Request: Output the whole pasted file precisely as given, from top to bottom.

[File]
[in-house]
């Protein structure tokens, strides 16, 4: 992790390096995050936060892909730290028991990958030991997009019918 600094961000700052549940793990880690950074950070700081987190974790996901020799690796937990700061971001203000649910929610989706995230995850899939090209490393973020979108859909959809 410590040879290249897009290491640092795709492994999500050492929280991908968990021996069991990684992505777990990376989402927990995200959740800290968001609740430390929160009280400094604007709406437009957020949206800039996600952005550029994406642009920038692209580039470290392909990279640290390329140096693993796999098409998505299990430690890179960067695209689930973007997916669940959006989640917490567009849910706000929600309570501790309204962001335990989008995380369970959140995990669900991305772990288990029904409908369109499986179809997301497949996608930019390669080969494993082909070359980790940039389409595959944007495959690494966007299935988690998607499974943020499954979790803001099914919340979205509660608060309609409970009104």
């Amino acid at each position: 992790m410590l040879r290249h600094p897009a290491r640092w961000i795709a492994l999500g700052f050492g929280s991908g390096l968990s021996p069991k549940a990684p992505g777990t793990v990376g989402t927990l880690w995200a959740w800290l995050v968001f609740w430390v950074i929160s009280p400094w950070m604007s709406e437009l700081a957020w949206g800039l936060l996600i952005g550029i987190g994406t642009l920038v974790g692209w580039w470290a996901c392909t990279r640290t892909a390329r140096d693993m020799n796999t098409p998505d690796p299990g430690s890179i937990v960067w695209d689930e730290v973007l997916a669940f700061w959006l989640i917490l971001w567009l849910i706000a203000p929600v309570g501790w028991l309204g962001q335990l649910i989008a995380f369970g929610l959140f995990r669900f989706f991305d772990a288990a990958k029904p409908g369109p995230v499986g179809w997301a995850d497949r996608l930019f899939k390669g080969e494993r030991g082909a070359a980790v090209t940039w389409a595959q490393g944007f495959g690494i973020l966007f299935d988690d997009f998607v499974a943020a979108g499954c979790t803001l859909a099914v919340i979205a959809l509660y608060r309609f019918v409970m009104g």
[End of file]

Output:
[in-house]
């Protein structure tokens, strides 16, 4: 992790390096995050936060892909730290028991990958030991997009019918 600094961000700052549940793990880690950074950070700081987190974790996901020799690796937990700061971001203000649910929610989706995230995850899939090209490393973020979108859909959809 410590040879290249897009290491640092795709492994999500050492929280991908968990021996069991990684992505777990990376989402927990995200959740800290968001609740430390929160009280400094604007709406437009957020949206800039996600952005550029994406642009920038692209580039470290392909990279640290390329140096693993796999098409998505299990430690890179960067695209689930973007997916669940959006989640917490567009849910706000929600309570501790309204962001335990989008995380369970959140995990669900991305772990288990029904409908369109499986179809997301497949996608930019390669080969494993082909070359980790940039389409595959944007495959690494966007299935988690998607499974943020499954979790803001099914919340979205509660608060309609409970009104």
């Amino acid at each position: 992790m410590l040879r290249h600094p897009a290491r640092w961000i795709a492994l999500g700052f050492g929280s991908g390096l968990s021996p069991k549940a990684p992505g777990t793990v990376g989402t927990l880690w995200a959740w800290l995050v968001f609740w430390v950074i929160s009280p400094w950070m604007s709406e437009l700081a957020w949206g800039l936060l996600i952005g550029i987190g994406t642009l920038v974790g692209w580039w470290a996901c392909t990279r640290t892909a390329r140096d693993m020799n796999t098409p998505d690796p299990g430690s890179i937990v960067w695209d689930e730290v973007l997916a669940f700061w959006l989640i917490l971001w567009l849910i706000a203000p929600v309570g501790w028991l309204g962001q335990l649910i989008a995380f369970g929610l959140f995990r669900f989706f991305d772990a288990a990958k029904p409908g369109p995230v499986g179809w997301a995850d497949r996608l930019f899939k390669g080969e494993r030991g082909a070359a980790v090209t940039w389409a595959q490393g944007f495959g690494i973020l966007f299935d988690d997009f998607v499974a943020a979108g499954c979790t803001l859909a099914v919340i979205a959809l509660y608060r309609f019918v409970m009104g």